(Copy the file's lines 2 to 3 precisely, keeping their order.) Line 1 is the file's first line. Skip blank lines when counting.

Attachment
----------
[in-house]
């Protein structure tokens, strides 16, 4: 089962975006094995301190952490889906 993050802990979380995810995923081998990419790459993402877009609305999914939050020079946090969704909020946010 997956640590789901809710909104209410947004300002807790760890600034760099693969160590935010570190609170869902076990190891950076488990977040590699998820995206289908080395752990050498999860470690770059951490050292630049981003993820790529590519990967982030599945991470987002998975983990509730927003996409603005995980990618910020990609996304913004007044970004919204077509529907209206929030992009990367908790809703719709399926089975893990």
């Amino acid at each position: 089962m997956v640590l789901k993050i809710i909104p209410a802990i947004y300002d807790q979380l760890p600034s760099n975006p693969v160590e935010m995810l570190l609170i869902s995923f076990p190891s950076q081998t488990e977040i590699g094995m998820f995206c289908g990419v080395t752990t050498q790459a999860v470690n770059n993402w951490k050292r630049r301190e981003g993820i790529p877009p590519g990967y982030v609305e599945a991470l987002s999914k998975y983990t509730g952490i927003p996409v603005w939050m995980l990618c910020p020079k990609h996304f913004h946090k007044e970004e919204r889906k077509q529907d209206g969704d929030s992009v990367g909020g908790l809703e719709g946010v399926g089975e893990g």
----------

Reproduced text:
């Protein structure tokens, strides 16, 4: 089962975006094995301190952490889906 993050802990979380995810995923081998990419790459993402877009609305999914939050020079946090969704909020946010 997956640590789901809710909104209410947004300002807790760890600034760099693969160590935010570190609170869902076990190891950076488990977040590699998820995206289908080395752990050498999860470690770059951490050292630049981003993820790529590519990967982030599945991470987002998975983990509730927003996409603005995980990618910020990609996304913004007044970004919204077509529907209206929030992009990367908790809703719709399926089975893990």
């Amino acid at each position: 089962m997956v640590l789901k993050i809710i909104p209410a802990i947004y300002d807790q979380l760890p600034s760099n975006p693969v160590e935010m995810l570190l609170i869902s995923f076990p190891s950076q081998t488990e977040i590699g094995m998820f995206c289908g990419v080395t752990t050498q790459a999860v470690n770059n993402w951490k050292r630049r301190e981003g993820i790529p877009p590519g990967y982030v609305e599945a991470l987002s999914k998975y983990t509730g952490i927003p996409v603005w939050m995980l990618c910020p020079k990609h996304f913004h946090k007044e970004e919204r889906k077509q529907d209206g969704d929030s992009v990367g909020g908790l809703e719709g946010v399926g089975e893990g």